Plant biotechnology is poised to drastically improve how we consume medication. Using the modern tools of genetic engineering, researchers are developing plant-based drugs that are cheaper, easier to take and even more effective than their existing counterparts. Tautvydas Shuipys reports for the Genetic Literacy Project.
Shuipys writes that while many diseases can be treated with orally administered medications, other drugs such as biologics or biopharmaceuticals, medicines derived from living organisms, must be delivered using other strategies. Conventional drugs like aspirin are chemically synthesized and can survive digestion, whereas biologics like hormones, antibodies, enzymes, and other complex organic molecules are vulnerable to degradation by enzymes in our saliva and stomach, as well as environmental conditions like pH and heat.
This makes biologics in pill form unlikely to survive the harsh environment of the digestive tract.
There are more than 200 FDA-approved biologic drugs. While less than two percent of people in the US rely on biologics, they make up 40 percent of prescription drug spending.
Identifying a better way to produce and administer biologics has the potential to ease the physical and financial burden associated with these drugs. For this reason, researchers are turning to the original inspiration for medications: plants.
Evidence for plant use in medicine dates back all the way to the Palaeolithic Age. But instead of trying to find new plants that produce medically relevant compounds, researchers are turning to genetic engineering to express the same biologics currently grown in bacterial, yeast, or mammalian cells.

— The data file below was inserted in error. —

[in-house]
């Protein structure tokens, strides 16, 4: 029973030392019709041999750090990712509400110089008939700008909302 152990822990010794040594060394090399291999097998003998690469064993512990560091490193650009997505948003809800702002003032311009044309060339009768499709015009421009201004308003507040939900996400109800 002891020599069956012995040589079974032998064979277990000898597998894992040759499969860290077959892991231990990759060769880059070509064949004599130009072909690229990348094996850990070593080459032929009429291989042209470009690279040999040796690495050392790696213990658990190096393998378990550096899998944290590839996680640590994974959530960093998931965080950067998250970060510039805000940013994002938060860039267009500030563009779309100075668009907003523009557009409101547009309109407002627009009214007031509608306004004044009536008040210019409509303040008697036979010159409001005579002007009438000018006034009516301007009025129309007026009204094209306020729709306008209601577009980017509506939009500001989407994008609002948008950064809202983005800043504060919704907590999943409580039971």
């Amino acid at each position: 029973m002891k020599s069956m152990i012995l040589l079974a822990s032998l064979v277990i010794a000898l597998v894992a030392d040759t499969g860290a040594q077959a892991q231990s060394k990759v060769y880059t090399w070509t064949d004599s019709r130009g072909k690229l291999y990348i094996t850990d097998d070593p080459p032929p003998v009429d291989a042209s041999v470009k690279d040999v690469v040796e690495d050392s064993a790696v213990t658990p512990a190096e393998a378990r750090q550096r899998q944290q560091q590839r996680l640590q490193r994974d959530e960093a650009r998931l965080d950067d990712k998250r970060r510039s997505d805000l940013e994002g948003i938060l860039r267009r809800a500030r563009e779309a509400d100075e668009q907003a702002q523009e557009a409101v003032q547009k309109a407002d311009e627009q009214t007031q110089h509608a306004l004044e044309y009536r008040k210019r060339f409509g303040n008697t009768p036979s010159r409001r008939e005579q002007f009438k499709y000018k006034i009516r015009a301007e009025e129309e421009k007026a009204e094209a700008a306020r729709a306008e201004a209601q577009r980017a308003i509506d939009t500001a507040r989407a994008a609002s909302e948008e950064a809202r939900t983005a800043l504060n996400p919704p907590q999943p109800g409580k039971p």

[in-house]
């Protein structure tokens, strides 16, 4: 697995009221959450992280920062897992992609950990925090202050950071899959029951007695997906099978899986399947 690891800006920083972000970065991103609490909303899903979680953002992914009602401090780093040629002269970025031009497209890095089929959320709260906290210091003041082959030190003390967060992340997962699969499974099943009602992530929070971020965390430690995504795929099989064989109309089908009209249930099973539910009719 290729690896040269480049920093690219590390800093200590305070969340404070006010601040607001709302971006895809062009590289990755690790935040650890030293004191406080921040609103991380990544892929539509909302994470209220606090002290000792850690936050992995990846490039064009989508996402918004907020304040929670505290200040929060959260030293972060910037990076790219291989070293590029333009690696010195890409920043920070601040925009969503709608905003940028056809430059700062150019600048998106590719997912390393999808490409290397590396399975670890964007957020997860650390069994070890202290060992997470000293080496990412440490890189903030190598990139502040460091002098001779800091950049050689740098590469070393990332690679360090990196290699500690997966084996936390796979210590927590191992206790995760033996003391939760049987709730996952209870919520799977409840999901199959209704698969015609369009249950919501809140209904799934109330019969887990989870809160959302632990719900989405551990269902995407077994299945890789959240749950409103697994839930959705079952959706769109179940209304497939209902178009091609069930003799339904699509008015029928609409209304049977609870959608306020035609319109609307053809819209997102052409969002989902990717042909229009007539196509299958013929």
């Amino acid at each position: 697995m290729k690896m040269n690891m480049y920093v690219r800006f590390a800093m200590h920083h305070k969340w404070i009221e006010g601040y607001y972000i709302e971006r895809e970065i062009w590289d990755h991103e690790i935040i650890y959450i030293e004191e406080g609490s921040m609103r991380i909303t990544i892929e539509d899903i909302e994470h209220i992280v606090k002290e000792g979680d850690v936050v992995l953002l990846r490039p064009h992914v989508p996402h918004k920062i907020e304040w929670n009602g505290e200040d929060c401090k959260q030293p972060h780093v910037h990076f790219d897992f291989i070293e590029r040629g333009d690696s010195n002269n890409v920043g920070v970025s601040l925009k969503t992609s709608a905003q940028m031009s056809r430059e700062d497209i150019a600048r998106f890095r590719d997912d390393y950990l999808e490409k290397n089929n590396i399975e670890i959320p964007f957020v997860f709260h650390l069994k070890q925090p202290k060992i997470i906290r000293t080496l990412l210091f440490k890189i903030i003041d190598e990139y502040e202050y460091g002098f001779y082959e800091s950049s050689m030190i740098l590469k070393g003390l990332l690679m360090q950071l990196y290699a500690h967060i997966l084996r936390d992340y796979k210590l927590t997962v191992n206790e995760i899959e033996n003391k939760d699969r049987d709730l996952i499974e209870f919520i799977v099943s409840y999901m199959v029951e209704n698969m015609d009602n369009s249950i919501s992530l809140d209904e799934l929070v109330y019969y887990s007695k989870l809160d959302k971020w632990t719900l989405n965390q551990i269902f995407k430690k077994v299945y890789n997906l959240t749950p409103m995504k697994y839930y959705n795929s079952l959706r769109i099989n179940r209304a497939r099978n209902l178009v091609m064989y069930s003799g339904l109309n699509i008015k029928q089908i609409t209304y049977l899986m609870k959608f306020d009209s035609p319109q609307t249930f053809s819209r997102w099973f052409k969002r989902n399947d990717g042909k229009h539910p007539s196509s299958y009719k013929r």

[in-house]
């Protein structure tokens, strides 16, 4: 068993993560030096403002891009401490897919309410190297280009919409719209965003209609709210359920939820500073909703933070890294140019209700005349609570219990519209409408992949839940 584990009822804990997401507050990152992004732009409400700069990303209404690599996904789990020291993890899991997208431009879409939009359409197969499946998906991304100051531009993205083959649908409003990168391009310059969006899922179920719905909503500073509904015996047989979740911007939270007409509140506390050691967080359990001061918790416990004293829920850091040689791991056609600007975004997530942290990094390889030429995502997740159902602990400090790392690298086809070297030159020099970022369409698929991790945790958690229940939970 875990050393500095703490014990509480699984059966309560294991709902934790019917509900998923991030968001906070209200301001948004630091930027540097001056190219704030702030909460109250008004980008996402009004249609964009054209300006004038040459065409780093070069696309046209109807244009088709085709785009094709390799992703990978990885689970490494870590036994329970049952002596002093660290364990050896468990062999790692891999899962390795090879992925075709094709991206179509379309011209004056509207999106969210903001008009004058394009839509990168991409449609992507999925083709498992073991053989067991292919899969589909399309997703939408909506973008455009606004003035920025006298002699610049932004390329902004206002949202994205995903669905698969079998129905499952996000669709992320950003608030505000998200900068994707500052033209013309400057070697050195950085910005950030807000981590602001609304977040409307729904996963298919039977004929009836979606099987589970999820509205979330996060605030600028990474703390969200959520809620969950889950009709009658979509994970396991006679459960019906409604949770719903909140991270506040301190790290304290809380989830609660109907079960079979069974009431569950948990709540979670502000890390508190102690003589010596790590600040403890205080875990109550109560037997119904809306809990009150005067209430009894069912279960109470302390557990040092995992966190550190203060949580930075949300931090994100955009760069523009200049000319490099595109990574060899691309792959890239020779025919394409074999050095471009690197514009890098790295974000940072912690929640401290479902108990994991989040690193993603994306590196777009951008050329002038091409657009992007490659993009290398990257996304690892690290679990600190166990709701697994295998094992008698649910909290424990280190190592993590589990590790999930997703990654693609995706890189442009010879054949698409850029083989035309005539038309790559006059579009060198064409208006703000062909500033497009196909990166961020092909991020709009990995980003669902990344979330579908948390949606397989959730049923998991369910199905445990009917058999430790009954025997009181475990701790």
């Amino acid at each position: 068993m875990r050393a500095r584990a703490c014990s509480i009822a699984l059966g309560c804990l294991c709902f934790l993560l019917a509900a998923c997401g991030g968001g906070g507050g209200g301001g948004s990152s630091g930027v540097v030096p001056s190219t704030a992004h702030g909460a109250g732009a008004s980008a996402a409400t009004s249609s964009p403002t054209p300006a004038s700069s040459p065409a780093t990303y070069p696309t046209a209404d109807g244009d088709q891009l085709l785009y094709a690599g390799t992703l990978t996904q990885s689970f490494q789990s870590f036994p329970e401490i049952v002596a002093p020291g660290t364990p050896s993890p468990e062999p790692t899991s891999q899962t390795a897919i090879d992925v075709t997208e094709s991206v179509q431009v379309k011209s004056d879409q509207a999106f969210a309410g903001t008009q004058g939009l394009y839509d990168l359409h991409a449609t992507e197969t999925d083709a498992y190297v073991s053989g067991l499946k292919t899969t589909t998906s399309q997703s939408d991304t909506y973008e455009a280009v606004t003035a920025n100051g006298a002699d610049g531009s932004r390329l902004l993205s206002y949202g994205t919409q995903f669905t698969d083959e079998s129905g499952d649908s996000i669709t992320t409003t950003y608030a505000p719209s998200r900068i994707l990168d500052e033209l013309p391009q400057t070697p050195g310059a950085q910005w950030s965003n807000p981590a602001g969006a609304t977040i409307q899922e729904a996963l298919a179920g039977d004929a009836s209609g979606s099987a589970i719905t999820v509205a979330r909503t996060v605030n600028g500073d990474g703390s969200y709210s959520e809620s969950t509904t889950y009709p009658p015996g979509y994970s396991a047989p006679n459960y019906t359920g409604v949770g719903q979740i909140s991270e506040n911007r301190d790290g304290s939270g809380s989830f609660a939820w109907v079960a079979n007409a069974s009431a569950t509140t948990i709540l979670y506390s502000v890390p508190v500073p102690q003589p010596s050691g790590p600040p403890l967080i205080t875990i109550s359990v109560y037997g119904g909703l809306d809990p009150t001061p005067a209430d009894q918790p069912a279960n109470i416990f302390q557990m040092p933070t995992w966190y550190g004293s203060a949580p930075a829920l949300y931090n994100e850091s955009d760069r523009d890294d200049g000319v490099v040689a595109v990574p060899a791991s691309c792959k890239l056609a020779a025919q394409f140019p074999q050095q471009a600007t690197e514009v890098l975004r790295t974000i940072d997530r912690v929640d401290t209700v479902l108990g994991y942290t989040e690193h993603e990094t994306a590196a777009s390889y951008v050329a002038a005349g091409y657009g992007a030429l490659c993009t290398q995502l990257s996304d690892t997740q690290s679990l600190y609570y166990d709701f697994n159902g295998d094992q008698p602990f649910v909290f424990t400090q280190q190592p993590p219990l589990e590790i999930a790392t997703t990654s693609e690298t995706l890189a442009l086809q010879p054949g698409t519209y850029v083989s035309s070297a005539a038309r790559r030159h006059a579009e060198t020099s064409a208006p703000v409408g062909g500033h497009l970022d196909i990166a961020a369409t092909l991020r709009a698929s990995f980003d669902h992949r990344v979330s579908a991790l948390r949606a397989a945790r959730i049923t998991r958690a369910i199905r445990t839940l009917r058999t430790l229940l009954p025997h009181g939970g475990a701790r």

Producing biologics in plants has a number of advantages. Plants are potentially less costly to grow, requiring inexpensive fertilizers instead of specialized cell culture growth media. Plants can also be grown in fields or greenhouses without requiring sterile environments, meaning that scaling up production would just require more growing area as opposed to additional expensive bioreactors. An added benefit is that plants do not serve as hosts for human pathogens, reducing the likelihood of harm from contaminants that bacterial or mammalian cells may house.
In addition to medication production, companies are also looking to utilize some of the benefits of plant-based production for vaccines. Medicago, a Canada-based company seeking approval for their plant-produced flu vaccine, has announced that using this same technology, they have produced a candidate vaccine for COVID-19 in twenty days.
By growing the protein for the vaccine in plants, as opposed to using eggs to propagate the virus, Medicago has been able to cut the cost and time required to produce a new vaccine. The vaccine is now awaiting clinical testing and FDA approval.